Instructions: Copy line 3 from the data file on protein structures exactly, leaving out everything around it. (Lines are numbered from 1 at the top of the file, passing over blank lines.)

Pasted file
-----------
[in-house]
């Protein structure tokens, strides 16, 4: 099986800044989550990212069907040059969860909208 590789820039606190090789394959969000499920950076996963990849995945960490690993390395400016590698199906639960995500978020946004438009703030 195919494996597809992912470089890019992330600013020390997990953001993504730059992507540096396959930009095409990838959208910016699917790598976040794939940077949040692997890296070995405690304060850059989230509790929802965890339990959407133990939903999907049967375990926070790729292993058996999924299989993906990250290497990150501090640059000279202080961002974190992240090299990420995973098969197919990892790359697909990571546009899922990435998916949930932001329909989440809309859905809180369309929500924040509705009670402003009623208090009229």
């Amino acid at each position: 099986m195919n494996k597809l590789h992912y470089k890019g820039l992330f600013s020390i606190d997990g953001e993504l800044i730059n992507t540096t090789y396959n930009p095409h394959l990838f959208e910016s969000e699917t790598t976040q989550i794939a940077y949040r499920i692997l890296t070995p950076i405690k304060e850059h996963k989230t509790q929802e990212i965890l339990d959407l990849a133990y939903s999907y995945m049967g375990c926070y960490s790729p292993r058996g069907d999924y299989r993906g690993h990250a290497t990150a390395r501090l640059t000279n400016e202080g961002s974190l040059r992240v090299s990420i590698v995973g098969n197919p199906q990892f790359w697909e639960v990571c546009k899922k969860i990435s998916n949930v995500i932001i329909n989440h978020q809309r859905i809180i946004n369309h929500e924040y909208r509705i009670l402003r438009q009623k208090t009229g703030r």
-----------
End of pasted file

């Amino acid at each position: 099986m195919n494996k597809l590789h992912y470089k890019g820039l992330f600013s020390i606190d997990g953001e993504l800044i730059n992507t540096t090789y396959n930009p095409h394959l990838f959208e910016s969000e699917t790598t976040q989550i794939a940077y949040r499920i692997l890296t070995p950076i405690k304060e850059h996963k989230t509790q929802e990212i965890l339990d959407l990849a133990y939903s999907y995945m049967g375990c926070y960490s790729p292993r058996g069907d999924y299989r993906g690993h990250a290497t990150a390395r501090l640059t000279n400016e202080g961002s974190l040059r992240v090299s990420i590698v995973g098969n197919p199906q990892f790359w697909e639960v990571c546009k899922k969860i990435s998916n949930v995500i932001i329909n989440h978020q809309r859905i809180i946004n369309h929500e924040y909208r509705i009670l402003r438009q009623k208090t009229g703030r």